Do you see the city with different eyes today? What has changed over the past years in your opinion? I know that people always say that things are changing in Berlin, but for me it's still the most wonderful, open and beautiful place … few things make me happier than spending time with friends in Berlin, sitting in a bar somewhere and letting the world go by.
P.S.: Who is really your favourite designer? What are you wearing? My favourite designer would really be Pierre Cardin, for the absolute modernity, clarity of vision, and the stark, linear beauty that still feels completely relevant today.
LUTZ HUELLE RUNWAY SHOW presented by Fashion Council Germany 6 July 2018 | 19:00 Halle am Berghain | Friedrichshain By invitation only!
CACHAREL 60th anniversary “Ready to World” The Cacharel brand is as French as baguettes, Champagne and Jane Birkin. When you hear the name Cacharel you instantly think of girls in airy, floral-pattern summer dresses photographed à la David Hamilton. The cult around the brand, which was established in 1958 by Jean Bousquet and named after a species of bird native to the Camargue region of southern France, has remained intact to this day. At the start of the 1960s Cacharel brought readyto-wear fashion to the market with its gorgeous signature prints paving the way. It was the era of pop art, pop music and the French Nouvelle Vague. In 1963 the French Elle published a cover featuring top model Nicole de Lamargé wearing a pink Cacharel blouse – making history for the company. The brand became très en vogue almost overnight and in a heartbeat Cacharel's creations were exported all over the world. Cacharel also conquered the perfume market with the launch of its first women’s fragrance, “Anaïs Anaïs”. 60 years on, “Monsieur Cacharel”, alias Jean Bousquet, has completely overhauled the iconic traditional market. His design studio is run like a workshop, in which young artists and senior designers interact and share inspiration. The motto is “Ready to World”. Cacharel has wisely not let go of what made it famous in the first place however: its prints. The heritage logo, too, emerges as an all-over print. A pinch of street style does the brand no harm either. This is the way Cacharel is celebrating its 60-year anniversary and its new signature style at the same time. The Spring/Summer 2019 collection is going on show at the Berlin and Paris Fashion Weeks, presented alongside an iconic photo series by the artist Sarah Moon, who photographed the campaigns for Cacharel back at the end of the 1960s. And there is another première, too: “Yes I Am” is the name of the new Cacharel fragrance for the Cacharel girl 2.0. Bon anniversaire!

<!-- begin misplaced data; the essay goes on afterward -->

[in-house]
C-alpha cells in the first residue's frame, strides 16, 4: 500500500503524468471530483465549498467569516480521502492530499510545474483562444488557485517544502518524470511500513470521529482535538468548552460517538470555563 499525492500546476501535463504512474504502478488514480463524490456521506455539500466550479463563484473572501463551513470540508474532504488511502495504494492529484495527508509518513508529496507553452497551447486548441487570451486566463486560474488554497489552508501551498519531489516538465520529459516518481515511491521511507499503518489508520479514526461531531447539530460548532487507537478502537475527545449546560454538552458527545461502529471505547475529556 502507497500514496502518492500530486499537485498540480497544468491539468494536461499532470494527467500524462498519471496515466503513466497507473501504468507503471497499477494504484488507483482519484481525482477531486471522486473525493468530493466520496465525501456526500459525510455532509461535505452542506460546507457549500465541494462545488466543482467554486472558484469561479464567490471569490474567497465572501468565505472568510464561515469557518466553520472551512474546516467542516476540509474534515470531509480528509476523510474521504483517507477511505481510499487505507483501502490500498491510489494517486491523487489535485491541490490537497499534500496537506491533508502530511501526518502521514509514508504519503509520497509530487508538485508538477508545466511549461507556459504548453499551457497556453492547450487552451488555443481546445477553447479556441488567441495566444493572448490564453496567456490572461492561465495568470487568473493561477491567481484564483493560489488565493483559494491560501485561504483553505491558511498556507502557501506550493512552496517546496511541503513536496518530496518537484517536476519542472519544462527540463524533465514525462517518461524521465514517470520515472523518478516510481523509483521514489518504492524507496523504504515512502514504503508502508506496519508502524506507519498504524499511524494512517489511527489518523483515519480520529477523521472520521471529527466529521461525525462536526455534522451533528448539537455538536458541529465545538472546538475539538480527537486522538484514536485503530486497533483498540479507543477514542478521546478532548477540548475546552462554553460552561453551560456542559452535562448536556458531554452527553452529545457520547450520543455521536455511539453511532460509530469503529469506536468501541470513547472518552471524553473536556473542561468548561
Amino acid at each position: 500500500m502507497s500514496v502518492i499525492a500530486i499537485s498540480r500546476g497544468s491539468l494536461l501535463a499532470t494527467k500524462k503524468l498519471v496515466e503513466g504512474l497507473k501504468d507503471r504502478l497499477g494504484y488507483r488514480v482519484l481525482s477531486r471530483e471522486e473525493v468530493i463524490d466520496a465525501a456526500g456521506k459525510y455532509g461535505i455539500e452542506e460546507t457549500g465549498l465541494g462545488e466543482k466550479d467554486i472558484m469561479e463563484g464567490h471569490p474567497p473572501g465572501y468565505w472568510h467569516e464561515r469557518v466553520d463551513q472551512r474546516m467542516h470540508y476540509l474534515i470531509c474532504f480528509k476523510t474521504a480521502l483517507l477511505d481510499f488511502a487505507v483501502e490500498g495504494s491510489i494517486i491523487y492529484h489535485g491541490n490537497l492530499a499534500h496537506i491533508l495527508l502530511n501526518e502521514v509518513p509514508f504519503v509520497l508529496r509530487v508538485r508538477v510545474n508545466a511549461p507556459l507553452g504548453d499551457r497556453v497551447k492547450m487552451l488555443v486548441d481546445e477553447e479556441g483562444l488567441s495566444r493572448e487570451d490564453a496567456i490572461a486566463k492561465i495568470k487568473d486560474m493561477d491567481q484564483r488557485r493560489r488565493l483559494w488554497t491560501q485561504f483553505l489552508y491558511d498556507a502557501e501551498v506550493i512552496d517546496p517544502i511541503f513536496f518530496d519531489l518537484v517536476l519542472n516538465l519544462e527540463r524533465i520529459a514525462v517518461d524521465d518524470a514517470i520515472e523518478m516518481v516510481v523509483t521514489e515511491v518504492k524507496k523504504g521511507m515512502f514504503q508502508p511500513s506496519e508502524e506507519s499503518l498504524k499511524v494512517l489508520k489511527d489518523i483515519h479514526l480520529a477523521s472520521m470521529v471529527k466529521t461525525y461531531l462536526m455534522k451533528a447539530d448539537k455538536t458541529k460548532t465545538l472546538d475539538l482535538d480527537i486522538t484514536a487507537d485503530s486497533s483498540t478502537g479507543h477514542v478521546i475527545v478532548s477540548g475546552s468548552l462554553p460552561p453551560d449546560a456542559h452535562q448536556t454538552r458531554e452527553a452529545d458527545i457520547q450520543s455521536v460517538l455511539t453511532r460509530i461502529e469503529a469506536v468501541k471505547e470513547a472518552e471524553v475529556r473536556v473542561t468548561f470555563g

BARTON PERREIRA shades of Hollywood In 2007 the visionaries Bill Barton and Patty Perreira set up luxury glasses brand Barton Perreira based in Los A ngeles. Both have many years of experience in the industry. Patty Perreira has worked for brands including Prada, Miu Miu and Jil Sander, while Bill Barton was President of Oliver Peoples. With such a wealth of expertise it’s no wonder that renowned Hollywood stars are regularly pictured wearing their designs. The corrective glasses and sunglasses, which are produced by hand in Japan, combine traditional craftsmanship with the use of high-end materials and innovative technology. On the company’s 10th anniversary Barton Perreira designed its “10 Year Anniversary” collection, which reinterprets and celebrates the iconic models. To the next ten years!
HORROR VACUI the fear of emptiness Qualified lawyer Anna Heinrichs “only” actually intended her label Horror Vacui to produce beautiful pyjamas, after trying in vain herself to find classic pyjamas with a modern twist. She probably never imagined in her wildest dreams that her designs in wonderful Liberty fabrics would be gracing both the red carpet and editorial pages. Horror Vacui is the “collector” label among the German newcomers. As the daughter of a sewing factory owner Anna Heinrichs knows the industry inside out. This season she will be showing Vogue x Swarovski looks that have been inspired by embroidered baby clothes in the Vogue Salon. She has worked with plain fabrics for the first time here. In parallel to this she is presenting her Spring/Summer 2019 pre-collection at the Berliner Salon.
F A I R P L AY polo goes street La Martina launched the iconic Fair Play capsule collection, designed by Danilo Paura, Jacopo Pozzati and Leonardo Colacicco. The collection is a combination of heritage and a vision of urban streetwear. Like La Martina, Fair Play is also inspired by polo sport, though its streetwise style appeals to a younger audience. The capsule collection includes 18 trans-seasonal pieces that can be combined in various ways: bomber jackets in denim or nylon, as well as a reinterpretation of the classic Paltò coat, which is presented in a new, oversized version. T-shirts, hoodies and cotton fleece tracksuits, as well as oversized jumpers and trousers made from denim or fleece, round off the collection. On 4 July 2018 a bike polo event will take place at the PREMIUM premises from 16.00–19.00.
BECK TO BECK sophisticated streetwear made in Berlin Uli and Michi Beck have been spinning records for years as DJ team Beck To Beck. Now the duo have founded their own fashion label of the same name. The first collection contains classic basics for women and men – perfectly tailored and using outstanding quality materials and workmanship. Michi Beck claims to live in t-shirts, sweaters and hoodies. After taking on the styling of his band, Die Fantastischen Vier, for so many years it was his wife who inspired him to collaborate on the project. Even during “The Voice of Germany” there were lots of people asking about the “Blinded” sweatshirt that Michi wore. On 3 July 2018 the duo will open their first pop-up store in Alte Schönhauser Strasse 15 in Berlin-Mitte as part of Berlin Fashion Week. Check!